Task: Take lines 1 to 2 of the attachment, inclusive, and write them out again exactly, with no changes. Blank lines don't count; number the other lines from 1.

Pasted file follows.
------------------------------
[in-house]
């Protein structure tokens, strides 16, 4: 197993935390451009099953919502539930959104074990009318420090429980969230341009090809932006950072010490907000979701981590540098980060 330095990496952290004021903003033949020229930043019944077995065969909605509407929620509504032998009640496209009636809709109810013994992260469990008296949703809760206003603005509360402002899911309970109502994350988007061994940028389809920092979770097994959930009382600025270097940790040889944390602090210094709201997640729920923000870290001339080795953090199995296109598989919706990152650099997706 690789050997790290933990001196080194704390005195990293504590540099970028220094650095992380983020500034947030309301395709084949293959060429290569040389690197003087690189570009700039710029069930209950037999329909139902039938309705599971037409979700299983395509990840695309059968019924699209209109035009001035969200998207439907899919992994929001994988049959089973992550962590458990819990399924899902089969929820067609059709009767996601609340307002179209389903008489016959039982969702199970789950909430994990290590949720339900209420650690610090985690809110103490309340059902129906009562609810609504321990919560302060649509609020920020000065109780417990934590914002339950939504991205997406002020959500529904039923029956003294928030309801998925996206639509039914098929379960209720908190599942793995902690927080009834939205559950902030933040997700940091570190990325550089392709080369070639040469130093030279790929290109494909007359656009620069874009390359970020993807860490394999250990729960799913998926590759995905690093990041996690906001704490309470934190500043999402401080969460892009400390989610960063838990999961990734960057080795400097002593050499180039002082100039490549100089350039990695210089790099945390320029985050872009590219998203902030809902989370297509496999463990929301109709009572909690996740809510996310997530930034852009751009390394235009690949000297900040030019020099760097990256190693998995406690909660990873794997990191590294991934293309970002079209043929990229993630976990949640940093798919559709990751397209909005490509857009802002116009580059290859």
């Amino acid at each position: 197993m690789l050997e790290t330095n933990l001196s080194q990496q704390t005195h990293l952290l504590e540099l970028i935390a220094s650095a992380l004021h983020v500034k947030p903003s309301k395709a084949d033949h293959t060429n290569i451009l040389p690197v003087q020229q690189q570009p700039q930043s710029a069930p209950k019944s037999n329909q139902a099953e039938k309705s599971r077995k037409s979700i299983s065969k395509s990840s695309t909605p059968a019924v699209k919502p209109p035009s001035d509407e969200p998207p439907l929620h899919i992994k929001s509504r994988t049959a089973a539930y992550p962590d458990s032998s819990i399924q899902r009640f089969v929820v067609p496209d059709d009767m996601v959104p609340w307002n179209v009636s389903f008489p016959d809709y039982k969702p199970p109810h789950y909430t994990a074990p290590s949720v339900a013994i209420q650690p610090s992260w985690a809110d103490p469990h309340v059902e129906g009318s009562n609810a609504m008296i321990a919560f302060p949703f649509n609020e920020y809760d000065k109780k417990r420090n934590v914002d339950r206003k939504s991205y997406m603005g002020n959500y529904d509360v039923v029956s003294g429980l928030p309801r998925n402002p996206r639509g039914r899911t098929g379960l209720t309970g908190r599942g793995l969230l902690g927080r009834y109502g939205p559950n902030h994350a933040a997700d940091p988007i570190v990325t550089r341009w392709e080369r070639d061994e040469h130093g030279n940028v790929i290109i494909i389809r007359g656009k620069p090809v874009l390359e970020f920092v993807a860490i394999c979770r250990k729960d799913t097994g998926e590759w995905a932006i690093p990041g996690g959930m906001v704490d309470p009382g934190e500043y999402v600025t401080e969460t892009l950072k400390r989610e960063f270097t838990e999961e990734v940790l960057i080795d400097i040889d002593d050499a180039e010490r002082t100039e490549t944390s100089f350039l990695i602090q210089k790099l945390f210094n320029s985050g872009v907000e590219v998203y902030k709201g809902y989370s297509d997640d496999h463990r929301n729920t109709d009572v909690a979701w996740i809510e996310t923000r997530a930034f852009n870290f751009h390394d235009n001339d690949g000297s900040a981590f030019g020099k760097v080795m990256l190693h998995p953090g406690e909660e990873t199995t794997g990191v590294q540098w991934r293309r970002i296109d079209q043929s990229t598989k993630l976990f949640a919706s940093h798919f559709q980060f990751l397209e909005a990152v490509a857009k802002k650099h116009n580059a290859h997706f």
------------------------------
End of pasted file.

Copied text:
[in-house]
């Protein structure tokens, strides 16, 4: 197993935390451009099953919502539930959104074990009318420090429980969230341009090809932006950072010490907000979701981590540098980060 330095990496952290004021903003033949020229930043019944077995065969909605509407929620509504032998009640496209009636809709109810013994992260469990008296949703809760206003603005509360402002899911309970109502994350988007061994940028389809920092979770097994959930009382600025270097940790040889944390602090210094709201997640729920923000870290001339080795953090199995296109598989919706990152650099997706 690789050997790290933990001196080194704390005195990293504590540099970028220094650095992380983020500034947030309301395709084949293959060429290569040389690197003087690189570009700039710029069930209950037999329909139902039938309705599971037409979700299983395509990840695309059968019924699209209109035009001035969200998207439907899919992994929001994988049959089973992550962590458990819990399924899902089969929820067609059709009767996601609340307002179209389903008489016959039982969702199970789950909430994990290590949720339900209420650690610090985690809110103490309340059902129906009562609810609504321990919560302060649509609020920020000065109780417990934590914002339950939504991205997406002020959500529904039923029956003294928030309801998925996206639509039914098929379960209720908190599942793995902690927080009834939205559950902030933040997700940091570190990325550089392709080369070639040469130093030279790929290109494909007359656009620069874009390359970020993807860490394999250990729960799913998926590759995905690093990041996690906001704490309470934190500043999402401080969460892009400390989610960063838990999961990734960057080795400097002593050499180039002082100039490549100089350039990695210089790099945390320029985050872009590219998203902030809902989370297509496999463990929301109709009572909690996740809510996310997530930034852009751009390394235009690949000297900040030019020099760097990256190693998995406690909660990873794997990191590294991934293309970002079209043929990229993630976990949640940093798919559709990751397209909005490509857009802002116009580059290859």